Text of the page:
Kwan is one of the great living practitioners of melodrama, and his other best-loved works—the ghost story Rouge (1987) and the queer romance Lan Yu (2001)—are warm-blooded by comparison. What he set out to do with this cerebral ode to Ruan was a departure both for him and for the Hong Kong movie industry, whose signature product at the time was fast-paced entertainment. Center Stage’s most daring gambit is its hybrid form, which combines the dreamy narrative space of a period drama with unglamorous behind-the-scenes footage chronicling the collaboration between Kwan and Cheung. At various points throughout the movie, the director, actor, and other cast members are shown speculating about the opaque motivations of the real-life characters depicted in Center Stage, disrupting our ability to immerse ourselves in Ruan’s world. The dense visual style contributes to this destabilizing effect: swirling, Art Nouveau–like patterns dominate the interiors; cityscapes appear, on close inspection, to be painted backdrops, reminiscent of Expressionist silent films; and in one early scene, the action of a movie set is observed through the roof of a glass structure, as if Ruan were a plant in a greenhouse.

Maggie Cheung (right) in Center Stage. Courtesy Film Movement Classics.

Cheung’s poised, often exquisite performance generates its own dissonance. Aficionados of Hong Kong cinema will likely be aware that the lead role was originally meant for pop diva Anita Mui, whose brash persona and brushes with controversy might have lent the film an extra degree of appositeness. (According to Kwan, Mui bowed out of the project because her staunch prodemocracy stance made the thought of working in China after the Tiananmen Square massacre unpalatable.) Seven years into a successful career, Cheung was best known for costarring with Jackie Chan in Police Story (1985), and she’d never been given a role as enigmatic and complex as this. Nevertheless, the mismatch between Ruan’s rebel spirit and Cheung’s bright, open-faced demeanor holds a disorienting power. Late in the film, Kwan juxtaposes Ruan’s cigarette-lighting swagger in The Goddess with Cheung’s re-creation of the same gestures; because the imitation isn’t entirely convincing, it serves as yet another reminder of the distances of time and space standing between Kwan and Cheung and their subject.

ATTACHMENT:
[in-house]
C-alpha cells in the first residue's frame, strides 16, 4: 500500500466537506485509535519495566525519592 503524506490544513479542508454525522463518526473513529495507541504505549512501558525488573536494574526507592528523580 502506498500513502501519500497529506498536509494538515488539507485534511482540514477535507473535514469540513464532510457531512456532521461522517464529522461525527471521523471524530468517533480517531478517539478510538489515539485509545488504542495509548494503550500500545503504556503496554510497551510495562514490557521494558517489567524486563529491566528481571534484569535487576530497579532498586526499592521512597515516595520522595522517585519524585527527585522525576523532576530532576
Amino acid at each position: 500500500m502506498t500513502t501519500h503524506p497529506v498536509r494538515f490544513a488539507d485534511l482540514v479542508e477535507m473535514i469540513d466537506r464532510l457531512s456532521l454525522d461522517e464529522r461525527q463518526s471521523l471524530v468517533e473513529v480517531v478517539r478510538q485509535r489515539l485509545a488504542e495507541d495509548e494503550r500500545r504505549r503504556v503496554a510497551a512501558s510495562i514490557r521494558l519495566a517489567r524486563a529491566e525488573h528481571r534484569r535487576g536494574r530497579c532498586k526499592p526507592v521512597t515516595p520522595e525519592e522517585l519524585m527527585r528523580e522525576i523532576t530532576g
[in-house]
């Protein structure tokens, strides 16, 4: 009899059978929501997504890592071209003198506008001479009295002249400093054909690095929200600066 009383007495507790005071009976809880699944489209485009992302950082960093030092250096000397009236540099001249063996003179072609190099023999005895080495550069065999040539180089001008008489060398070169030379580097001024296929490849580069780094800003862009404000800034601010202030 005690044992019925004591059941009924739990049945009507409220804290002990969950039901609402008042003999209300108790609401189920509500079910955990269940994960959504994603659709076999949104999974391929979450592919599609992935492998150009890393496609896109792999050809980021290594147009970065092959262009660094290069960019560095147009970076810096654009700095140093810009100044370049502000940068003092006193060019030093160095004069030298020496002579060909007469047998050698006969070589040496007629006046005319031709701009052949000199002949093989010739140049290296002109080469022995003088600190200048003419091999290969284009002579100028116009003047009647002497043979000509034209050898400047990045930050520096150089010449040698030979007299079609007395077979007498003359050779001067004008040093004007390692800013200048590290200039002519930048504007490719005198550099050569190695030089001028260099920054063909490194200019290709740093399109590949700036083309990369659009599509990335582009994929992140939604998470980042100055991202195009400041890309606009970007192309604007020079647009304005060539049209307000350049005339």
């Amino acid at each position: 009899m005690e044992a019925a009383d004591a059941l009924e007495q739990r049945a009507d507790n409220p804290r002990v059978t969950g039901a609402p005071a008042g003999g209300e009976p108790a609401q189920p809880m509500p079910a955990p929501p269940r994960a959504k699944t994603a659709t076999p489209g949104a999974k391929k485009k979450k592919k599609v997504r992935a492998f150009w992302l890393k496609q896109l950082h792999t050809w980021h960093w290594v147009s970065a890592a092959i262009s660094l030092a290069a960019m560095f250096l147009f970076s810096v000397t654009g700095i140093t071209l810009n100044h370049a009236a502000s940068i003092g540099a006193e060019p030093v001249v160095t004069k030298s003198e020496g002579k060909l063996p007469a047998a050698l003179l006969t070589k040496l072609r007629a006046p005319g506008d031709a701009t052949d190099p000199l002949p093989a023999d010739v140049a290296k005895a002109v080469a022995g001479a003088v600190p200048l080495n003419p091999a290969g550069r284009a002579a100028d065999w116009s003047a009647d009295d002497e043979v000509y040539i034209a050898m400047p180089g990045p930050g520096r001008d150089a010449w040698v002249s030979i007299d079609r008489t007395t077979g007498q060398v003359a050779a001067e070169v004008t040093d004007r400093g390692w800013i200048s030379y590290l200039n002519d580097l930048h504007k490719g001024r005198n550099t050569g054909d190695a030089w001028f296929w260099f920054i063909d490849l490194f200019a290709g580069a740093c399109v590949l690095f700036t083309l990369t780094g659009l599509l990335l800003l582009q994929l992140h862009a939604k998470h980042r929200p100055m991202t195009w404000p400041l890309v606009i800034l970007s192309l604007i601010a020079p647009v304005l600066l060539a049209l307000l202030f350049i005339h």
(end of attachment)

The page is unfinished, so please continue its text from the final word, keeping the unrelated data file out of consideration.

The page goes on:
Maggie Cheung (right) in Center Stage. Courtesy Film Movement Classics.

All this might sound forbiddingly insular, which may be why Center Stage has become a staple of cinema-studies curricula: its self-reflexive method invites viewers to consider the subtlest permutations of form and meaning, as well as the medium’s twin capacities for revelation and deception. But the film is no mere intellectual exercise. For Chinese-speaking viewers, it may be even more moving now than it was upon its release. Though Center Stage isn’t explicitly political, the idea of a prestigious Hong Kong auteur meditating on his own society’s cultural kinship with mainland China was fraught in 1991, just a few years after the events at Tiananmen stoked fears about what lay ahead for the British colony after its impending handover to the PRC. Today, Kwan’s romantic intimations of a shared artistic lineage binding these two geopolitical entities are shrouded by the existential dread of Hong Kongers who long for an identity separate from China.

Maggie Cheung in Center Stage. Courtesy Film Movement Classics.

Center Stage also has plenty to say to those who are less tuned-in to the perilous developments in the region. Few biopics have so eloquently interrogated the very foundations of the genre: our desire for intimacy with the stars and our sense of being entitled to knowledge of their personal lives. Even as the preproduction conversations between Kwan and his cast take the form of studious research, they still revolve around the paraphernalia of a gossip industry that capitalizes on those same appetites—inert artifacts and secondhand accounts that turn Ruan into a mannequin of history.

Just as unnerving is how Center Stage evokes the loneliness of the performer, who is forever caught between the emotional transparency her art demands and the privacy she requires to protect those emotions. In one of the most haunting images in the film, Ruan is seen on a dance floor, swaying and shimmying solo in the middle of a crowd. There’s an eerie, narcotized smile on her face, and via voice-over she declares, “I’m very happy.” It seems like a privileged moment of psychological exposure, one that teases us with a trace of the character’s inner life. And yet, like so much else in biopics, it’s a beautiful lie.

Andrew Chan is web editor at the Criterion Collection. He is a frequent contributor to Film Comment and has also written for Reverse Shot, NPR Music, Slant, Wax Poetics, and other publications.

Maggie Cheung re-creates a cinema icon in Stanley Kwan’s 1991 hybrid masterpiece.